Before you go we want to remind you that the hunt for the right sports bra isn’t always straightforward…and that is okay. Our breasts fluctuate throughout our life time, and your preferences may change along the way too. 

Sports bra’s can also be expensive, especially when it is a cost we have to fork out alongside our day-to-day bras!

There will likely be some trial and error, so make sure to go in store and try on the options available to you. 

Don’t be afraid of trying on some sports bras or getting a fitting either. Breasts come in all shapes and sizes, and we really have seen them all! 

You and your breasts deserve all of the support!

Frequently Asked Questions

Read more about this topic

Do I need to wear a sports bra?
Yes! You need a sports bra as well as your day-to-day bras. When you exercise your breasts move more than they normally would and in a different way than what is normal. Because of this you need extra support, and the right kind of support that only the right sports bra can give you.
What are the different types of sports bras available?
There are three different types of sports bras: encapsulation, compression, and hybrid which is a mix of the two. Which one is best for you depends on the type of exercise you are doing, the size of your breasts and what feels comfortable for you.
How do I choose the right sports bra for high-impact activities?
The best sports bra for high impact exercise is a hybrid sports bra. This type of sports bra provides the most support because it has encapsulation and compression features – perfect for the jumping, sprinting, and big movements!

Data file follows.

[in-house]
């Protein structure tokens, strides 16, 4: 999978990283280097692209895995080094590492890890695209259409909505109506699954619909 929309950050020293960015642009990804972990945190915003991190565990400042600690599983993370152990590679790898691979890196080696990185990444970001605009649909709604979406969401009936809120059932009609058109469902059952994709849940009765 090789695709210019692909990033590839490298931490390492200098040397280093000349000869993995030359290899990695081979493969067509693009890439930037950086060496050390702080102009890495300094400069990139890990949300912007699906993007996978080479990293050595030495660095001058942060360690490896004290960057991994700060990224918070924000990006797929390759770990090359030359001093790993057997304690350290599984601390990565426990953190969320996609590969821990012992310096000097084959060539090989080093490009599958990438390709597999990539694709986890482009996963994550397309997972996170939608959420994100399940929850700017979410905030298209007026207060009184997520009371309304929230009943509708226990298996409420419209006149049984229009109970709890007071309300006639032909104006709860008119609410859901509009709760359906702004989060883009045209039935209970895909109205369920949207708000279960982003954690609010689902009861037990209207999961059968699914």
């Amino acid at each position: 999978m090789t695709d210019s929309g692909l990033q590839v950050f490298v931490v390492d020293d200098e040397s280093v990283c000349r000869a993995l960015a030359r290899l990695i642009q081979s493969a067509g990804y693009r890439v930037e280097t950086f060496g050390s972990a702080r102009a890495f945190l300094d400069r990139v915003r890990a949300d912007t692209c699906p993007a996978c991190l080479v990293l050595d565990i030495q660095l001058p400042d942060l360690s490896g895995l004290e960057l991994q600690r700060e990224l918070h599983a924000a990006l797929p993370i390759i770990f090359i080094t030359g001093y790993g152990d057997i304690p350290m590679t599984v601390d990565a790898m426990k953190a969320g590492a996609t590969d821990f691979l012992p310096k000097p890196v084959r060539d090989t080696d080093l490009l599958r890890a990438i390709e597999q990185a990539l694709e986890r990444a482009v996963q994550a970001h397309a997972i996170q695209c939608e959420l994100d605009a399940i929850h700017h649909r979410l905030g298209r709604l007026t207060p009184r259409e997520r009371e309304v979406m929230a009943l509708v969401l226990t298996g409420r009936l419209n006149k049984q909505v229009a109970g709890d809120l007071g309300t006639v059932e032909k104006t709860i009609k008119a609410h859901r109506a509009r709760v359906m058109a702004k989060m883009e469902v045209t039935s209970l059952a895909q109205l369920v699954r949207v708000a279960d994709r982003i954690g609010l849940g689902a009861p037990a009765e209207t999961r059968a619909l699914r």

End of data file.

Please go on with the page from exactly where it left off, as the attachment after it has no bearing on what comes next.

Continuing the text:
Can sports bras prevent sagging?
Technically, yes they can. Within your breasts you have something called Coopers Ligaments which are thin bands of ligaments that hold your breasts up and keep them as perky as possible. Without a sports bra, your breasts will bounce and the Coopers Ligaments can snap. A sports bra will support your breasts to prevent sagging, but also protect your breast health.
Are sports bras supposed to be tight?
Your sports bra should be tight to the point where it doesn’t move when you exercise, but it shouldn’t be tight where it feels uncomfortable, restricts your breathing, or causes bulging. Another red flag of a too-tight sports bra is the straps digging in and leaving marks on your shoulders.
Can I wear a sports bra while pregnant or breastfeeding?
Absolutely! In fact, some women prefer to wear sports bra’s all of the time in the postnatal period.
Can a sports bra be worn for everyday activities?
If you prefer a sports bra to your normal bras, there is no problem with you wearing it every day. We like to wear a sports bra when cleaning, because we know how much of a workout that can be!

References

Where we got some our information from

References
Boyd NF, Martin LJ, Bronskill M, Yaffe MJ, Duric N, Minkin S. Breast tissue composition and susceptibility to breast cancer. J Natl Cancer Inst. 2010 Aug 18;102(16):1224-37. doi: 10.1093/jnci/djq239. Epub 2010 Jul 8. PMID: 20616353; PMCID: PMC2923218.

Haworth L, May K, Janssen J, Selfe J, Chohan A. The impact of breast support garments on fit, support and posture of larger breasted women. Appl Ergon. 2022 May;101:103701. doi: 10.1016/j.apergo.2022.103701. Epub 2022 Feb 9. PMID: 35151120.

https://www.port.ac.uk/research/research-groups-and-centres/research-group-in-breast-health

https://boobydoo.co.uk/impact-levels-explained/

https://shockabsorber.co.uk/our-research/